Thursday evening the FCC released details of its proposal to OK ATSC 3.0 and retrans plays a big role. Under the proposed rules, must-carry protection would apply only to a broadcaster’s ATSC 1.0 transmission, not its new 3.0 signal, at least during the simulcasting period the FCC is planning to mandate to protect consumers during the transition. But the proposed rules also make clear that broadcasters will be free to negotiate retrans consent deals for carriage of their 3.0 programming, even during the simulcasting period.
Retrans A Key Part Of FCC’s ATSC 3.0 Plan
The FCC has announced a Nov. 16 vote on proposed rules that would authorize broadcasters to launch Next Gen ATSC 3.0 operations — and it appears that the regulations will clear the way for broadcasters to use retransmission consent negotiations to get the ball rolling.
Under the proposed rules, must-carry protection would apply only to a broadcaster’s ATSC 1.0 transmission, not its new 3.0 signal, at least during the simulcasting period the FCC is planning to mandate to protect consumers during the transition period.
But the proposed rules also make clear that broadcasters will be free to negotiate retransmission consent deals for carriage of their 3.0 programming, even during the simulcasting period.
“We decline to adopt any new rules regarding the carriage of ATSC 3.0 pursuant to retransmission consent,” the FCC says in its proposed rules. “Such carriage will be voluntary, and we find that voluntary carriage issues are best left to marketplace negotiations between broadcasters and MVPDs.”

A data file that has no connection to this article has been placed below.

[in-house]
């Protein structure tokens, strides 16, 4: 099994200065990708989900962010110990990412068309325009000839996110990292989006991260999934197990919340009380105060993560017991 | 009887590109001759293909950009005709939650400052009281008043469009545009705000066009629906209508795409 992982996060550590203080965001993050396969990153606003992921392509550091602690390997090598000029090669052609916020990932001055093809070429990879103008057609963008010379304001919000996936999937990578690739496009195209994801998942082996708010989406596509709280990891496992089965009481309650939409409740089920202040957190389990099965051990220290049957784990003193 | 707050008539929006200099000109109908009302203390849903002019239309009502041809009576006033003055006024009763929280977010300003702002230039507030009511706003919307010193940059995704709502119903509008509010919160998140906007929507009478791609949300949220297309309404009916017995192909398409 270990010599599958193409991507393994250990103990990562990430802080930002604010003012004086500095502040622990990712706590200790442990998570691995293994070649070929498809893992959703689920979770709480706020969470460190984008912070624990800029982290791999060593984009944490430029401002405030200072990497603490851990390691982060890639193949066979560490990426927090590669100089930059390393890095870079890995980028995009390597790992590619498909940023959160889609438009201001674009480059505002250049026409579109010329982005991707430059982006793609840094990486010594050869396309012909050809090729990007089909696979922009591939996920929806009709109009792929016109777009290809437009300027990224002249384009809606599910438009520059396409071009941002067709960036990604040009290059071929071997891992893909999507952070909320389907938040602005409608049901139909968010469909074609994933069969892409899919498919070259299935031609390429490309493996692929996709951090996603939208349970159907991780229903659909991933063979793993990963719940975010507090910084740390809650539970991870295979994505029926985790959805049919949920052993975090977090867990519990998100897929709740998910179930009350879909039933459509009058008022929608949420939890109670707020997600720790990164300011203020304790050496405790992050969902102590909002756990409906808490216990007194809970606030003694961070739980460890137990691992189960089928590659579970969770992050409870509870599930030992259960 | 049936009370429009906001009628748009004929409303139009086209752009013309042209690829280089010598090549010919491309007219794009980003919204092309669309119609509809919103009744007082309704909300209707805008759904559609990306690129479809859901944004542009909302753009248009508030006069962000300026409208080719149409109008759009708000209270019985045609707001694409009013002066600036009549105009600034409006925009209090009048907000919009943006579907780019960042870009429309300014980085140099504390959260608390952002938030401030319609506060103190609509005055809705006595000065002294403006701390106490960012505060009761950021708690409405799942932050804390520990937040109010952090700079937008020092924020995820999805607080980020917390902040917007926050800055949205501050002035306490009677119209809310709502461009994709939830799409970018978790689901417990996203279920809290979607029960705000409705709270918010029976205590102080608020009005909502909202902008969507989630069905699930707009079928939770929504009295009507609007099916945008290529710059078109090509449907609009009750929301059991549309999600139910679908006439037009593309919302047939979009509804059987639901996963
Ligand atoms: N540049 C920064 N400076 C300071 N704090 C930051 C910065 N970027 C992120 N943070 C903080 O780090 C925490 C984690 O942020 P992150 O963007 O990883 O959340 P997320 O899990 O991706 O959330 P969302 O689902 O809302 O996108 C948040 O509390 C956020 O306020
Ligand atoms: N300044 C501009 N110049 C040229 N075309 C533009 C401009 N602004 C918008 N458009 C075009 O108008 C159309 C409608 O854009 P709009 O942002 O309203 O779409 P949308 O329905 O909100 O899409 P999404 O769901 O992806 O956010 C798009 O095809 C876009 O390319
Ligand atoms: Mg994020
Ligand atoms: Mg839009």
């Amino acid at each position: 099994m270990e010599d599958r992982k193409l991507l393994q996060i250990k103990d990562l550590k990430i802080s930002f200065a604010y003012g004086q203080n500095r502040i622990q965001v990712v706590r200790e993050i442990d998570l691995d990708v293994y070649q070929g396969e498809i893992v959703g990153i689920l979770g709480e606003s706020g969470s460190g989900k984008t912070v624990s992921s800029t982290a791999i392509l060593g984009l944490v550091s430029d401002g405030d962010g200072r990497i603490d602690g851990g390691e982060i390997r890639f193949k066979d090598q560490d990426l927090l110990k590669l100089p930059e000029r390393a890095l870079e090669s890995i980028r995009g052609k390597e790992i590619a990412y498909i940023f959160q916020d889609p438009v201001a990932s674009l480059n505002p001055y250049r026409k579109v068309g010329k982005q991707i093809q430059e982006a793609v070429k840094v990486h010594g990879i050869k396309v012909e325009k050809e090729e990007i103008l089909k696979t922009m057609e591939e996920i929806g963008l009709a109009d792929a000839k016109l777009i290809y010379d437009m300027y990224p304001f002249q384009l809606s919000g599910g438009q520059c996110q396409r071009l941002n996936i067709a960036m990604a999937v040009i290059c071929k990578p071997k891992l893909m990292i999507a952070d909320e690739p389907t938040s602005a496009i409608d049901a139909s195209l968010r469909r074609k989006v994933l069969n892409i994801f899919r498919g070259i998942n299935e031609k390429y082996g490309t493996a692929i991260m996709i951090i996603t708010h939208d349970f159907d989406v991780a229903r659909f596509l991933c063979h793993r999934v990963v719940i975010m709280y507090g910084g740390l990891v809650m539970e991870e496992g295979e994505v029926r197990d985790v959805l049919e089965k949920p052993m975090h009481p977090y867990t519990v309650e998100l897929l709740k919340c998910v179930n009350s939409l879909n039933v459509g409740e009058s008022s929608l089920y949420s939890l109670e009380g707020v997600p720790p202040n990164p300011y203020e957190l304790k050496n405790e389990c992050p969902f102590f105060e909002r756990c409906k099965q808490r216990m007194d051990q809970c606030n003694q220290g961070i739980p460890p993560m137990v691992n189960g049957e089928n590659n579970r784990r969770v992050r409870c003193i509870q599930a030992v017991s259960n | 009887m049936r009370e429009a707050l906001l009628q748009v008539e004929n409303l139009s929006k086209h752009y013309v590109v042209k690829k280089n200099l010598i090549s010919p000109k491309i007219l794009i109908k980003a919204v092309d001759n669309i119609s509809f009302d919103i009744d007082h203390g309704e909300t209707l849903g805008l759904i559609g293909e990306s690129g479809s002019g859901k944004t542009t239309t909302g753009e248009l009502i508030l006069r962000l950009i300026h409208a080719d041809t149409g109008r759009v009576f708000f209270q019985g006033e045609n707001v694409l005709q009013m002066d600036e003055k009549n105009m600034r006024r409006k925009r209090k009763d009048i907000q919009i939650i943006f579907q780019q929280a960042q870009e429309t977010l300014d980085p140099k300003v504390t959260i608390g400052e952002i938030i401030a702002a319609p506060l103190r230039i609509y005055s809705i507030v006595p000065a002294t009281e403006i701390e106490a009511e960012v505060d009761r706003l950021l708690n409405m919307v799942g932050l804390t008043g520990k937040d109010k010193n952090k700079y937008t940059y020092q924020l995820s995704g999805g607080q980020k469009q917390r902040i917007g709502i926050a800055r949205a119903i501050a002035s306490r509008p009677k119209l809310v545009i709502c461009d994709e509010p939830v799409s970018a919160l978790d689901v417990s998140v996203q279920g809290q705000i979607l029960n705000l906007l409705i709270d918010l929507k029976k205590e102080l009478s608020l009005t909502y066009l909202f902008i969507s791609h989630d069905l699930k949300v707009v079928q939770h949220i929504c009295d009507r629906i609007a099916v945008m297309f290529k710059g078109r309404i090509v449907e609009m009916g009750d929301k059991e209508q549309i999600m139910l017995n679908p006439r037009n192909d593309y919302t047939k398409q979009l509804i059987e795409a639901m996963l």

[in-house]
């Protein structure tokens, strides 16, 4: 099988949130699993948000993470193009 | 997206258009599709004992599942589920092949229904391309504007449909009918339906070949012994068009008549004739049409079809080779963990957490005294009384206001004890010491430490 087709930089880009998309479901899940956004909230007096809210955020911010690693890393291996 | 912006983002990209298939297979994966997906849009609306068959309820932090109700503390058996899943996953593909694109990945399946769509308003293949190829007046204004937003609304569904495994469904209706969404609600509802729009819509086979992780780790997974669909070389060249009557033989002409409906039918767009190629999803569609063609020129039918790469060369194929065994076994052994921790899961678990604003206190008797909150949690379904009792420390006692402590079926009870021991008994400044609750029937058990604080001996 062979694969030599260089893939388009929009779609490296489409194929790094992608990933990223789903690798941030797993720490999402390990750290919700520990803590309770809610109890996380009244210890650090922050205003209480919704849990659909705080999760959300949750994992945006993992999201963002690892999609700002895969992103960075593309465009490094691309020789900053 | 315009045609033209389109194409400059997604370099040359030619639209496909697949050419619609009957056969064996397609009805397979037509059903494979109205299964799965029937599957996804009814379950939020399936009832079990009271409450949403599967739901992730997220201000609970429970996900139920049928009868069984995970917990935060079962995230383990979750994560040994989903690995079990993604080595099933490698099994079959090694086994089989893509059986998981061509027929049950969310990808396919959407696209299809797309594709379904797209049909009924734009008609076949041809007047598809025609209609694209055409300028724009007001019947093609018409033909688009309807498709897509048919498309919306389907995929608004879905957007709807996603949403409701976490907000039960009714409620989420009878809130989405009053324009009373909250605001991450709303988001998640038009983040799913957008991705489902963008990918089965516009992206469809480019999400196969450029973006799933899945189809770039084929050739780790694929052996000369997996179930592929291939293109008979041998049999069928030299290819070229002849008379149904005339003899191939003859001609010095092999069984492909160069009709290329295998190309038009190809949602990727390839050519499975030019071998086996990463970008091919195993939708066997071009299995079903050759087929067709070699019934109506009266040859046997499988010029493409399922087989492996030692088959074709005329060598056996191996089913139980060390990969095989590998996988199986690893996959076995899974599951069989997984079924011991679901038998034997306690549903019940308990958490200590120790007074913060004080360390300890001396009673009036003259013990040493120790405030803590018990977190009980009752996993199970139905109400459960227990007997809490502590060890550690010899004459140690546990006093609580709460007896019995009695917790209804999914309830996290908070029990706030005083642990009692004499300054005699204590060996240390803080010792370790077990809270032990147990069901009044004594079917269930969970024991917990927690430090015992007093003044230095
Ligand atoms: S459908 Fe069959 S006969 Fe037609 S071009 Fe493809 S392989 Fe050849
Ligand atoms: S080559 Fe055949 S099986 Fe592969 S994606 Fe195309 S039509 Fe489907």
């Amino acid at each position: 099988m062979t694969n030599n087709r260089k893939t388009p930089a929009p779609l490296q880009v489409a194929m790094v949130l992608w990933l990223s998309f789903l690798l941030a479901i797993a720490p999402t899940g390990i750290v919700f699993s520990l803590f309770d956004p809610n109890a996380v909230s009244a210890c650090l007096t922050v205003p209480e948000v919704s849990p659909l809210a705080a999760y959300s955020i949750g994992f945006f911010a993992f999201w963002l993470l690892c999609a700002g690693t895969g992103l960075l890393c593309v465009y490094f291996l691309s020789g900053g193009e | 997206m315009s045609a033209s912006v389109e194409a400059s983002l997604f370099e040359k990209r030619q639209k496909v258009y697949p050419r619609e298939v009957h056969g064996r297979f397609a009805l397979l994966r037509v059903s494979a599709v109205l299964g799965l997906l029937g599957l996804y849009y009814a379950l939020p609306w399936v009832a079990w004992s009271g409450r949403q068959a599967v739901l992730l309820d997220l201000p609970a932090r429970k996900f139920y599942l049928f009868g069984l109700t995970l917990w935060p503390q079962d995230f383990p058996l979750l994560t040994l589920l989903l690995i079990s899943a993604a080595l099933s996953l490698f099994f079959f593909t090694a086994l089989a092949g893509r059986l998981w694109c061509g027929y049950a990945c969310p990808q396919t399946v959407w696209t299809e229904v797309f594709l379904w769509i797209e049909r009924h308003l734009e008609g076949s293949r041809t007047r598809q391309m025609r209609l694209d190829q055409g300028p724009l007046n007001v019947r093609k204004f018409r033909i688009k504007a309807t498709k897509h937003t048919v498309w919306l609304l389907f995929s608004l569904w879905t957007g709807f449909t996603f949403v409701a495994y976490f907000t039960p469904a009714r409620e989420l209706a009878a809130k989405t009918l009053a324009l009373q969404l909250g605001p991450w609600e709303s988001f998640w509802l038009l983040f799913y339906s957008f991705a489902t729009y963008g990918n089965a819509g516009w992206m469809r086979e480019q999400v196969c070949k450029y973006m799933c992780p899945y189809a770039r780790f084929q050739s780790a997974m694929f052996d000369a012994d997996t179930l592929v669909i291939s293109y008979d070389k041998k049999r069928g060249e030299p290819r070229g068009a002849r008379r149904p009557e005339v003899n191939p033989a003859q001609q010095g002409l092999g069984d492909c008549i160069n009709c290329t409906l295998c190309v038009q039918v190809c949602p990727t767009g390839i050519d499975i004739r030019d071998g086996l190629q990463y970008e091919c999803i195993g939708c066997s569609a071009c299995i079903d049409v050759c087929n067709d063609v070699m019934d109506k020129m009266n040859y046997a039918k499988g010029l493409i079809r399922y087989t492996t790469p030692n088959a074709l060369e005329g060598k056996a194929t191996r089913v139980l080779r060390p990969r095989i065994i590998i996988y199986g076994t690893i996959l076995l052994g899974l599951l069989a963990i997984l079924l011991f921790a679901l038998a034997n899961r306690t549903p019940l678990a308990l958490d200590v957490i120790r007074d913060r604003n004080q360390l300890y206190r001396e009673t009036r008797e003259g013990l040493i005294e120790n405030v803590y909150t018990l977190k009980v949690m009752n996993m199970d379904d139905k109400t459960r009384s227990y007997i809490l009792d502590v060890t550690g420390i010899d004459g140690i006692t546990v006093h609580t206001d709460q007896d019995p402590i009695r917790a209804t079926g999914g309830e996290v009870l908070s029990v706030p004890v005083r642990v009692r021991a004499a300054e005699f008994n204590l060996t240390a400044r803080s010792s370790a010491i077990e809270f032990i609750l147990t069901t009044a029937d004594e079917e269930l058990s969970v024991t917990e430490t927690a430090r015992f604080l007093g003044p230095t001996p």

At least according to the new voluntary standard’s proponents, 3.0, which has been in development for more than seven years, is a potential game changer for broadcasters that is designed to enable them to enhance their broadcast abilities and allow them to tap into new business opportunities.
“Next Generation TV would be the first standard to marry the advantages of broadcasting and the Internet,” said FCC Chairman Ajit Pai, in a blog yesterday announcing the historic vote. “It holds the promise of delivering better video and audio, advanced emergency alerts, improved accessibility features, personalized and interactive content, and mobile television reception to American consumers.
“The bottom line is this: I want America to be at the forefront of innovation in the broadcast sector, the wireless sector, and every other sector of the communications industry,” Pai concluded.
In the interests of protecting over-the-air viewers, the proposed rules would generally require broadcasters who opt to offer 3.0 to partner with other stations in their markets to simulcast 1.0 programming.